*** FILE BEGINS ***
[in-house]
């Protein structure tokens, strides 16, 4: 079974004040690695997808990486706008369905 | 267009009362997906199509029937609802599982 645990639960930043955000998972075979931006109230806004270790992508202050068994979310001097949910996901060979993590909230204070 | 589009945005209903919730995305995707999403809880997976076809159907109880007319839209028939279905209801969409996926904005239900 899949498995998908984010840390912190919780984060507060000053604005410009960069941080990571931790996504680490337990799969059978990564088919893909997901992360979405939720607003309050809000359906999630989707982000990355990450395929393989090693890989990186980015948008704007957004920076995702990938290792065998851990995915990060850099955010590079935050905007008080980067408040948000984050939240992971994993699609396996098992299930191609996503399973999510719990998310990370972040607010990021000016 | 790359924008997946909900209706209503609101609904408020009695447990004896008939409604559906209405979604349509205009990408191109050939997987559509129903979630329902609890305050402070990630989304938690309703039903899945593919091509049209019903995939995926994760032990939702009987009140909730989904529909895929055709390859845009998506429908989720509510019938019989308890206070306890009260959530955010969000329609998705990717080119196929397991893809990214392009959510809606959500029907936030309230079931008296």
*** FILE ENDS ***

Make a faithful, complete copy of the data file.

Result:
[in-house]
């Protein structure tokens, strides 16, 4: 079974004040690695997808990486706008369905 | 267009009362997906199509029937609802599982 645990639960930043955000998972075979931006109230806004270790992508202050068994979310001097949910996901060979993590909230204070 | 589009945005209903919730995305995707999403809880997976076809159907109880007319839209028939279905209801969409996926904005239900 899949498995998908984010840390912190919780984060507060000053604005410009960069941080990571931790996504680490337990799969059978990564088919893909997901992360979405939720607003309050809000359906999630989707982000990355990450395929393989090693890989990186980015948008704007957004920076995702990938290792065998851990995915990060850099955010590079935050905007008080980067408040948000984050939240992971994993699609396996098992299930191609996503399973999510719990998310990370972040607010990021000016 | 790359924008997946909900209706209503609101609904408020009695447990004896008939409604559906209405979604349509205009990408191109050939997987559509129903979630329902609890305050402070990630989304938690309703039903899945593919091509049209019903995939995926994760032990939702009987009140909730989904529909895929055709390859845009998506429908989720509510019938019989308890206070306890009260959530955010969000329609998705990717080119196929397991893809990214392009959510809606959500029907936030309230079931008296």